Introduction Protected areas (PAs) are well known to act as sources for food, fuel, clothing, and medicines. Unfortunately, as these resources diminish outside Pas, the pressure on them becomes more intense. For this reason, landscape approaches are required to protect and restore the ecosystem services of PAs. This is especially critical due to the fact that by 2025 over 60% of the world's "absolute" poor will live in rural areas, depending directly on the natural resources around them. There are many instances where PAs support local requirements while discouraging commercial interests of outside from rapidly depleting resources. PAs also directly contribute to increased resources - for example-in agriculture, through services such as pollination, or in fisheries through the creation of "no take" zones that allow fish stocks to recover. All over the world, PAs are established by governments, nongovernmental organizations and private entities with the aim of conserving biodiversity, and in most cases, without considering how PAs would affect the interested parties and their livelihoods. As a result, today PAs are seen as controversial tools for biodiversity conservation, since according to the mainstream narrative, they have caused the impoverishment of the local population through evictions and denial of access to natural resources. Taking this into account, the linkages between PAs and well-being of people living in or around them has therefore become a practical and ethical necessity. It is a practical necessity, because to survive and achieve their conservation objectives, protected areas need the support of local population and international community. It is an ethical necessity, because as it is widely recognized, conservation objectives cannot be pursued at the expenses of people's well-being. Protected areas such as national parks and wildlife sanctuaries are physically shared by ecologically important flora and fauna, tourists, government officials, scientists and communities living in and around them. The benefits of protected areas extend to users at different scales, from local people who depend on particular species for their livelihood, to nations that depend on abundant freshwater and global community that depends on nature's capacity to regulate climate. Worldwide, many countries and regions, rich in biodiversity and poor in economy, have been vigorously promoting ecotourism as a conservation tool in their PAs since 1990s. PAs have played significant roles in tourist attraction in many countries since their establishment. Tourism can be an effective tool in the conservation and management of PAs. It can provide financial and political supports to conservation, and lead to a greater understanding of the value of PAs - which in turn can lead to more areas being protected. There is a wide range of opportunities for ecotourism in PAs. Such opportunities are revenue generation (i.e., user fees, entranced fees and donations), employment opportunities, and justification for protected areas, healthier economy, environmental education, and improved conservation efforts. In addition, Participatory development is consistence with planners in the direction of "with and for people" planning. Identifying what types of ecosystem services a protected area provides, who captures the benefits, what would happen if the services were lost, who would pay to replace them or who would suffer, is a good starting point. Material and methods: This study is based on a survey to study the importance of Ghale Shadab Prohibited Hunting Area (GSPHA), 30km north of Dezful in Khuzestan Province, from the perspective of stakeholders. This region (5000ha) was established as Prohibited Hunting Area in 2008. Maximum and minimum absolute temperatures are 28.5°c and -6.5°c, respectively, whereas average annual precipitation is about 474mm. typical large mammals include Ursus arctos, Panthera pardus, Capra aegagrus, Hyaena hyaena. Also, notable bird species include Alectoris chukar and Ammoperdix griseogularis. People living in or around GSPHA are mainly engaged in animal husbandry, agriculture, fishery and tourism. Findings revealed that 38% of visitors are unemployed. To collect data and information, a query was conducted in the study area. Stakeholder's survey was conducted to evaluate the importance of GSPHA. Stakeholders were divided in three groups including tourists, local communities and organizations. Also, three types of questionnaires were prepared. A total of 750 respondents were interviewed representing different socio-economic and occupational groups. The respondents were selected randomly to avoid serious bias. The aim of the survey was to gather information related to demography of stakeholders (e.g., age, education and occupation), willingness to environment and wildlife, sustainable use of environmental resources, willingness to participate in environmental conservation, study of problems in GSPHA, and tourism potential of the region. Descriptive statistics were derived to summarize the property of the dataset, while analytical methods (correlation and chi-squared test) were used to analyze the data and test their differences (at 95% level of significance). Analysis was conducted using SPSS ver. 11.5 and Excel. Results and Discussion: Establishment of PAs has been the most widely accepted means of biodiversity conservation so far, supported by national and international agencies. Most communities have developed their identity and cultural characteristics over time by devising and applying a strategy to cope with a given environment, and manage its natural resources. They possess a distinctive form of social organization, and their members share in varying degrees of political, economical, social and cultural characteristics (in particular language, behavioral norms, values, aspirations and often also health and disease patterns). They also function, or have functioned in the past, as micro-political bodies with specific capacities and authority. Findings showed that stakeholders use wide range of environmental resources in this region. Study findings showed that 61.5% of tourists, 78.7% of local communities and 92% of organization personnel were male and the rest were female. This study also showed that 66.5% of tourists, 16% of local communities and 64% of organization personnel had college educations. Findings revealed that 46.4% of tourists, 41.3% of local communities and 35% of organization personnel belonged to young groups between the ages of 20-30. 50.7% of local communities were farmers, husbandmen and fishermen. Furthermore, 38 % of these communities were unemployed. The results revealed that the tourists are varied by age, sex, education, culture and occupation. In general, the number of male visitors is higher than that of female visitors in outdoor recreation and youth groups are more interested in outdoor recreation. The visitors belonged to more than 21 provinces of Iran. High percentage of younger groups and visitors with college education indicates a high tourism potential of this region. The results also revealed that education can play a vital role in determining the demand for recreational activities at the GSPHA. Lake of Dez Dam, beautiful landscapes, rivers and springs beauty, wilderness region and wildlife, Shadab historical castle and living methods of local communities were important factors for tourist attraction. This finding corresponds with the opinion of Ceballos-Lascurain (1993) that green spaces with their landscapes, flora and fauna as well as their cultural elements form attractions for tourists. According to the visitors, the remarkable problems are insufficient toilets, accommodation problem, nonavailability of drinking water, and lack of proper communication facilities, lack of sufficient safety, security and guiding, lack of parking spaces for motor vehicle. Studies on people participation in outdoor recreation found that it revitalizes human spirit, restores people's initiatives of life, and produces feeling of well-being, satisfaction, creativeness and physical conditions. Government can create opportunities to develop the tourist industry based on natural resources and protected areas (ecotourism). Tourism as a tool for wildlife and wilderness areas conservation can be promoted, and from a community perspective it is expected to provide benefits that ultimately enhance local support for the conservation of natural resources. GSPHA's resources provide a wide range of products that are used for income and subsistence by the local communities. The majority of local communities (gt;70%) believed that their dependence to GSPHA is high and very high. Supplying the forage for livestock, outdoor recreation, water supply, exploitation of wild growing medicinal plants, firewood supply, food supply, handicrafts production and Exploitation of sand and gravel are the most important uses of indigenous communities in this area. An increasing number of studies show this type of correlation between household status and livelihood dependence on ecosystem goods and services, often sourced from protected areas. Estimates of the value of biodiversity and ecosystem services can provide powerful and much needed arguments to leverage additional protection for natural ecosystems which are important for development and poverty reduction. Unfortunately, economic planning has still largely failed to internalize the importance of protected areas for poverty reduction. Source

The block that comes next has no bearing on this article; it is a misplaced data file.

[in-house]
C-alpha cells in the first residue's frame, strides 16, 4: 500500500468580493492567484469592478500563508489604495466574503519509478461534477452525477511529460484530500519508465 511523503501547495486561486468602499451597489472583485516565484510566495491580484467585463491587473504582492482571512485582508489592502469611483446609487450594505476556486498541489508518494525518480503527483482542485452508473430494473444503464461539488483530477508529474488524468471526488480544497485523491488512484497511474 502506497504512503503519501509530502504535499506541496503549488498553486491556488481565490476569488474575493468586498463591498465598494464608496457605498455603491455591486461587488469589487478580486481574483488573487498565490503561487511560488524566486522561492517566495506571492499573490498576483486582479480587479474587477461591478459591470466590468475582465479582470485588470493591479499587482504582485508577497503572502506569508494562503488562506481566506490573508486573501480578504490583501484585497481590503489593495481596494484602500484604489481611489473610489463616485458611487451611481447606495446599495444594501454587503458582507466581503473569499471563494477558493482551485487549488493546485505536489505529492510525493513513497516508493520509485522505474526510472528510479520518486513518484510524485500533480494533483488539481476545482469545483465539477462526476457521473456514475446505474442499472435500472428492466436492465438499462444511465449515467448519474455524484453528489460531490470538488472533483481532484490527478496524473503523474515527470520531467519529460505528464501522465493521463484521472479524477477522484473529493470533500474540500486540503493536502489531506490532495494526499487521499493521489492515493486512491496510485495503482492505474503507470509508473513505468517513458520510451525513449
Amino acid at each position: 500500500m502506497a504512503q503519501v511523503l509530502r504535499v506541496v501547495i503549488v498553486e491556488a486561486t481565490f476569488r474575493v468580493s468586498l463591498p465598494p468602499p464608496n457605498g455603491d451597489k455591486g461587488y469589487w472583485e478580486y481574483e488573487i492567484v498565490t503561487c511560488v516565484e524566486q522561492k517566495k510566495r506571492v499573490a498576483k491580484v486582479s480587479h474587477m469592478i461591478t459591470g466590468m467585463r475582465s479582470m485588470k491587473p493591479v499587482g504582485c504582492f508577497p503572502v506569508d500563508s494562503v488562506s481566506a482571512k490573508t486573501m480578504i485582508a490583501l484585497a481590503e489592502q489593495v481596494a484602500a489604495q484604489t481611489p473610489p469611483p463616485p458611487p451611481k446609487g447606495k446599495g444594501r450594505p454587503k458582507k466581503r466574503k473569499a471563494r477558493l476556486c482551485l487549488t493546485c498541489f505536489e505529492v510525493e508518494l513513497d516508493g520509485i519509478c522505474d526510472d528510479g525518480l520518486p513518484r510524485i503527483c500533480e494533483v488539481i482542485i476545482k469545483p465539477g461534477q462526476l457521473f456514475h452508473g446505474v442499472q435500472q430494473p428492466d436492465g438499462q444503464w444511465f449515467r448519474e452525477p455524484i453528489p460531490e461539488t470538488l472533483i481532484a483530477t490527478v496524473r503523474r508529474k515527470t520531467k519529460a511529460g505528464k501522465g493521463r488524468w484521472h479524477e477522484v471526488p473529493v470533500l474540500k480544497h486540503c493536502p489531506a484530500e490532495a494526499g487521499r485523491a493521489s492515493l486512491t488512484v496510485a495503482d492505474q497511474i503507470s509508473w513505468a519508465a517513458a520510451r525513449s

Hasanati M.,University of Marine science and Technologies | Savari A.,Khoramshahr University of Marine science and Technologies | Nikpour Y.,Khoramshahr University of Marine science and Technologies | Ghanemi K.,Khoramshahr University of Marine science and Technologies